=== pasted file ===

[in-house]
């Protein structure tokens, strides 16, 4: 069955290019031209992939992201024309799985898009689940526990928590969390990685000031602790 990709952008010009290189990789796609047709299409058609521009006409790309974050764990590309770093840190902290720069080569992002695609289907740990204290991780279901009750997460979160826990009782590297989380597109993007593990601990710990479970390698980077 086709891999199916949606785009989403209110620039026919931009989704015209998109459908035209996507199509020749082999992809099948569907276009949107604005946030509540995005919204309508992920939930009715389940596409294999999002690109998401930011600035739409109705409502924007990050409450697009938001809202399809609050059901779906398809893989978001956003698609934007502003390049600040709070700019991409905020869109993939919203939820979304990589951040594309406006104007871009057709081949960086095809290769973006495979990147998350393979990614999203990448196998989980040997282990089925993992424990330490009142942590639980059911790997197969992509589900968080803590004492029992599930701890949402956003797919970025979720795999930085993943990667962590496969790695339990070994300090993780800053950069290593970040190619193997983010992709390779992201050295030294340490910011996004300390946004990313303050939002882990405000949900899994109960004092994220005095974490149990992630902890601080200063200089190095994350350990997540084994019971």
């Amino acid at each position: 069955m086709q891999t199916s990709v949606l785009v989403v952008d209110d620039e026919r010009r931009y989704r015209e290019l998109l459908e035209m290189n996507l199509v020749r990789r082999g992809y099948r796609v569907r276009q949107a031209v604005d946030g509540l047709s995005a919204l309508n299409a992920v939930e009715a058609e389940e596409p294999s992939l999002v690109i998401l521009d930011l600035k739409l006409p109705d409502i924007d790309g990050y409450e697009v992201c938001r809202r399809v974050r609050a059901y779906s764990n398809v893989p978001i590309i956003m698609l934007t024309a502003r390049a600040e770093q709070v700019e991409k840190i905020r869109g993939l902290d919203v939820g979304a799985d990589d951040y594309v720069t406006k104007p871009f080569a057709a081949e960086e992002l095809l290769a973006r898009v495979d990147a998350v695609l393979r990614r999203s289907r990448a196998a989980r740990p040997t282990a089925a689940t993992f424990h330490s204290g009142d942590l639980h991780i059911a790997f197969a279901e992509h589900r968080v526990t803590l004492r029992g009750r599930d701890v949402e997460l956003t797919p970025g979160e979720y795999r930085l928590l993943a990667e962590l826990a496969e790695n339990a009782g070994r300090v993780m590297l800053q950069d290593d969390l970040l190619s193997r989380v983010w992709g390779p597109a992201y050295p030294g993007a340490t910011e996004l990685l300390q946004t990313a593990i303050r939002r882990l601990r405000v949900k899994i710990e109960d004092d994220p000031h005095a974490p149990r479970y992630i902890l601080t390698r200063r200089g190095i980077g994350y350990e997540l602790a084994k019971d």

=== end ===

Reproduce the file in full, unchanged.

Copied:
[in-house]
């Protein structure tokens, strides 16, 4: 069955290019031209992939992201024309799985898009689940526990928590969390990685000031602790 990709952008010009290189990789796609047709299409058609521009006409790309974050764990590309770093840190902290720069080569992002695609289907740990204290991780279901009750997460979160826990009782590297989380597109993007593990601990710990479970390698980077 086709891999199916949606785009989403209110620039026919931009989704015209998109459908035209996507199509020749082999992809099948569907276009949107604005946030509540995005919204309508992920939930009715389940596409294999999002690109998401930011600035739409109705409502924007990050409450697009938001809202399809609050059901779906398809893989978001956003698609934007502003390049600040709070700019991409905020869109993939919203939820979304990589951040594309406006104007871009057709081949960086095809290769973006495979990147998350393979990614999203990448196998989980040997282990089925993992424990330490009142942590639980059911790997197969992509589900968080803590004492029992599930701890949402956003797919970025979720795999930085993943990667962590496969790695339990070994300090993780800053950069290593970040190619193997983010992709390779992201050295030294340490910011996004300390946004990313303050939002882990405000949900899994109960004092994220005095974490149990992630902890601080200063200089190095994350350990997540084994019971």
């Amino acid at each position: 069955m086709q891999t199916s990709v949606l785009v989403v952008d209110d620039e026919r010009r931009y989704r015209e290019l998109l459908e035209m290189n996507l199509v020749r990789r082999g992809y099948r796609v569907r276009q949107a031209v604005d946030g509540l047709s995005a919204l309508n299409a992920v939930e009715a058609e389940e596409p294999s992939l999002v690109i998401l521009d930011l600035k739409l006409p109705d409502i924007d790309g990050y409450e697009v992201c938001r809202r399809v974050r609050a059901y779906s764990n398809v893989p978001i590309i956003m698609l934007t024309a502003r390049a600040e770093q709070v700019e991409k840190i905020r869109g993939l902290d919203v939820g979304a799985d990589d951040y594309v720069t406006k104007p871009f080569a057709a081949e960086e992002l095809l290769a973006r898009v495979d990147a998350v695609l393979r990614r999203s289907r990448a196998a989980r740990p040997t282990a089925a689940t993992f424990h330490s204290g009142d942590l639980h991780i059911a790997f197969a279901e992509h589900r968080v526990t803590l004492r029992g009750r599930d701890v949402e997460l956003t797919p970025g979160e979720y795999r930085l928590l993943a990667e962590l826990a496969e790695n339990a009782g070994r300090v993780m590297l800053q950069d290593d969390l970040l190619s193997r989380v983010w992709g390779p597109a992201y050295p030294g993007a340490t910011e996004l990685l300390q946004t990313a593990i303050r939002r882990l601990r405000v949900k899994i710990e109960d004092d994220p000031h005095a974490p149990r479970y992630i902890l601080t390698r200063r200089g190095i980077g994350y350990e997540l602790a084994k019971d």